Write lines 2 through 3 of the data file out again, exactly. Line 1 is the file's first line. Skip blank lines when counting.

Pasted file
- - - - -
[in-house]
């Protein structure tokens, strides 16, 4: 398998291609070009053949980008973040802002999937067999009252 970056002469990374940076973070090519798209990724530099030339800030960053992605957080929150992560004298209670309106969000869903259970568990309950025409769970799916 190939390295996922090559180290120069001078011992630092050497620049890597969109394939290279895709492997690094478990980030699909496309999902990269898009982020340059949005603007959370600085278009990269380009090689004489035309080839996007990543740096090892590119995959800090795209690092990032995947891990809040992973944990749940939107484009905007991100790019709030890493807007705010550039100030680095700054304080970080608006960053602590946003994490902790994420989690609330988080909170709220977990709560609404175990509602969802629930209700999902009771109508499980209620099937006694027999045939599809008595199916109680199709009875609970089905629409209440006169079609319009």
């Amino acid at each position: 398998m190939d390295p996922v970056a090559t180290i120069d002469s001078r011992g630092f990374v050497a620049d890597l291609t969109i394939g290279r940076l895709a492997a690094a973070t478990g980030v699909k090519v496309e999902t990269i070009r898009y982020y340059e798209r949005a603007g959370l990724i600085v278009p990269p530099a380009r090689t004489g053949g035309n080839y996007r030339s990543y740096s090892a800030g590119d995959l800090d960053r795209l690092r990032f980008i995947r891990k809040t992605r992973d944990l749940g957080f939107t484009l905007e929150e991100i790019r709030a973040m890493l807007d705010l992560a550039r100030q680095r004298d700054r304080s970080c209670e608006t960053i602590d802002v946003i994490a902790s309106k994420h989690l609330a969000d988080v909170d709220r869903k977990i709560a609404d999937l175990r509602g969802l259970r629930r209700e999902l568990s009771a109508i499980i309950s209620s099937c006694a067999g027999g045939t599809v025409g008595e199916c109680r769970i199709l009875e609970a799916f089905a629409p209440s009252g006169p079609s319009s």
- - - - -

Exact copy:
């Protein structure tokens, strides 16, 4: 398998291609070009053949980008973040802002999937067999009252 970056002469990374940076973070090519798209990724530099030339800030960053992605957080929150992560004298209670309106969000869903259970568990309950025409769970799916 190939390295996922090559180290120069001078011992630092050497620049890597969109394939290279895709492997690094478990980030699909496309999902990269898009982020340059949005603007959370600085278009990269380009090689004489035309080839996007990543740096090892590119995959800090795209690092990032995947891990809040992973944990749940939107484009905007991100790019709030890493807007705010550039100030680095700054304080970080608006960053602590946003994490902790994420989690609330988080909170709220977990709560609404175990509602969802629930209700999902009771109508499980209620099937006694027999045939599809008595199916109680199709009875609970089905629409209440006169079609319009």
């Amino acid at each position: 398998m190939d390295p996922v970056a090559t180290i120069d002469s001078r011992g630092f990374v050497a620049d890597l291609t969109i394939g290279r940076l895709a492997a690094a973070t478990g980030v699909k090519v496309e999902t990269i070009r898009y982020y340059e798209r949005a603007g959370l990724i600085v278009p990269p530099a380009r090689t004489g053949g035309n080839y996007r030339s990543y740096s090892a800030g590119d995959l800090d960053r795209l690092r990032f980008i995947r891990k809040t992605r992973d944990l749940g957080f939107t484009l905007e929150e991100i790019r709030a973040m890493l807007d705010l992560a550039r100030q680095r004298d700054r304080s970080c209670e608006t960053i602590d802002v946003i994490a902790s309106k994420h989690l609330a969000d988080v909170d709220r869903k977990i709560a609404d999937l175990r509602g969802l259970r629930r209700e999902l568990s009771a109508i499980i309950s209620s099937c006694a067999g027999g045939t599809v025409g008595e199916c109680r769970i199709l009875e609970a799916f089905a629409p209440s009252g006169p079609s319009s």